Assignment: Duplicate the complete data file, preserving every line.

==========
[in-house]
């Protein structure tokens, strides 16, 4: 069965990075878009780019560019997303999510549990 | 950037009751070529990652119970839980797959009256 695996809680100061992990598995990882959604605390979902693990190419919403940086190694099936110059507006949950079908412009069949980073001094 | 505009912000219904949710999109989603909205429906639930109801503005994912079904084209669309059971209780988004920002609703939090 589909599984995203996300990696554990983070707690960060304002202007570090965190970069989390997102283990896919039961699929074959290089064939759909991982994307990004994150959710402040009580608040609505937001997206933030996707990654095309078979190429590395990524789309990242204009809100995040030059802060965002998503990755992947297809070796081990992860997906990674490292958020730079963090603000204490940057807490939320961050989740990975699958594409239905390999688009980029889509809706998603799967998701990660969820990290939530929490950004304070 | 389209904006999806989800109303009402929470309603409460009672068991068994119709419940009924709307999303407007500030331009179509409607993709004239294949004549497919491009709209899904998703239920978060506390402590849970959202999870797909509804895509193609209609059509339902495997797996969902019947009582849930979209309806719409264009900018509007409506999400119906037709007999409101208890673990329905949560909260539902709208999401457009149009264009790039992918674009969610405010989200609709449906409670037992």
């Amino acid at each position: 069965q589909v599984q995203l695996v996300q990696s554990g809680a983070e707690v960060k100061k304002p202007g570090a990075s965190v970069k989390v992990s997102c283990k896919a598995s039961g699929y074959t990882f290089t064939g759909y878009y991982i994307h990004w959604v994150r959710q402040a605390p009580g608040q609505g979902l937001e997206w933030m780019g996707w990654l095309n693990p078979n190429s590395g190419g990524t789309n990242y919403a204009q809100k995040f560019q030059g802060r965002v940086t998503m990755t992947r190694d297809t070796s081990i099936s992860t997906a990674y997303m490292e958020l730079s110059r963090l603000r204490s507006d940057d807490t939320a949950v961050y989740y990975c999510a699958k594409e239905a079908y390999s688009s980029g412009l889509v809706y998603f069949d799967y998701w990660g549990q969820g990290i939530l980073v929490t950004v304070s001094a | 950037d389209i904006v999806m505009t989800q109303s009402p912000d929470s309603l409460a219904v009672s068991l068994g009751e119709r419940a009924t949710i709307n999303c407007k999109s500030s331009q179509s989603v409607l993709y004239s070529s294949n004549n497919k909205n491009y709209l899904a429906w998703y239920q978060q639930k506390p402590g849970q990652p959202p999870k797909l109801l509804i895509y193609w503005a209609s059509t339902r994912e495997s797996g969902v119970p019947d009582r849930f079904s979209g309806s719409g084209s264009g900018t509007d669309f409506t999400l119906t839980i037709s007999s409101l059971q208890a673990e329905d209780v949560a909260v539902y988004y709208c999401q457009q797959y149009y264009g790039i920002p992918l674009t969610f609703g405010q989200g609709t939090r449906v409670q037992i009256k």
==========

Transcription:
[in-house]
């Protein structure tokens, strides 16, 4: 069965990075878009780019560019997303999510549990 | 950037009751070529990652119970839980797959009256 695996809680100061992990598995990882959604605390979902693990190419919403940086190694099936110059507006949950079908412009069949980073001094 | 505009912000219904949710999109989603909205429906639930109801503005994912079904084209669309059971209780988004920002609703939090 589909599984995203996300990696554990983070707690960060304002202007570090965190970069989390997102283990896919039961699929074959290089064939759909991982994307990004994150959710402040009580608040609505937001997206933030996707990654095309078979190429590395990524789309990242204009809100995040030059802060965002998503990755992947297809070796081990992860997906990674490292958020730079963090603000204490940057807490939320961050989740990975699958594409239905390999688009980029889509809706998603799967998701990660969820990290939530929490950004304070 | 389209904006999806989800109303009402929470309603409460009672068991068994119709419940009924709307999303407007500030331009179509409607993709004239294949004549497919491009709209899904998703239920978060506390402590849970959202999870797909509804895509193609209609059509339902495997797996969902019947009582849930979209309806719409264009900018509007409506999400119906037709007999409101208890673990329905949560909260539902709208999401457009149009264009790039992918674009969610405010989200609709449906409670037992």
């Amino acid at each position: 069965q589909v599984q995203l695996v996300q990696s554990g809680a983070e707690v960060k100061k304002p202007g570090a990075s965190v970069k989390v992990s997102c283990k896919a598995s039961g699929y074959t990882f290089t064939g759909y878009y991982i994307h990004w959604v994150r959710q402040a605390p009580g608040q609505g979902l937001e997206w933030m780019g996707w990654l095309n693990p078979n190429s590395g190419g990524t789309n990242y919403a204009q809100k995040f560019q030059g802060r965002v940086t998503m990755t992947r190694d297809t070796s081990i099936s992860t997906a990674y997303m490292e958020l730079s110059r963090l603000r204490s507006d940057d807490t939320a949950v961050y989740y990975c999510a699958k594409e239905a079908y390999s688009s980029g412009l889509v809706y998603f069949d799967y998701w990660g549990q969820g990290i939530l980073v929490t950004v304070s001094a | 950037d389209i904006v999806m505009t989800q109303s009402p912000d929470s309603l409460a219904v009672s068991l068994g009751e119709r419940a009924t949710i709307n999303c407007k999109s500030s331009q179509s989603v409607l993709y004239s070529s294949n004549n497919k909205n491009y709209l899904a429906w998703y239920q978060q639930k506390p402590g849970q990652p959202p999870k797909l109801l509804i895509y193609w503005a209609s059509t339902r994912e495997s797996g969902v119970p019947d009582r849930f079904s979209g309806s719409g084209s264009g900018t509007d669309f409506t999400l119906t839980i037709s007999s409101l059971q208890a673990e329905d209780v949560a909260v539902y988004y709208c999401q457009q797959y149009y264009g790039i920002p992918l674009t969610f609703g405010q989200g609709t939090r449906v409670q037992i009256k």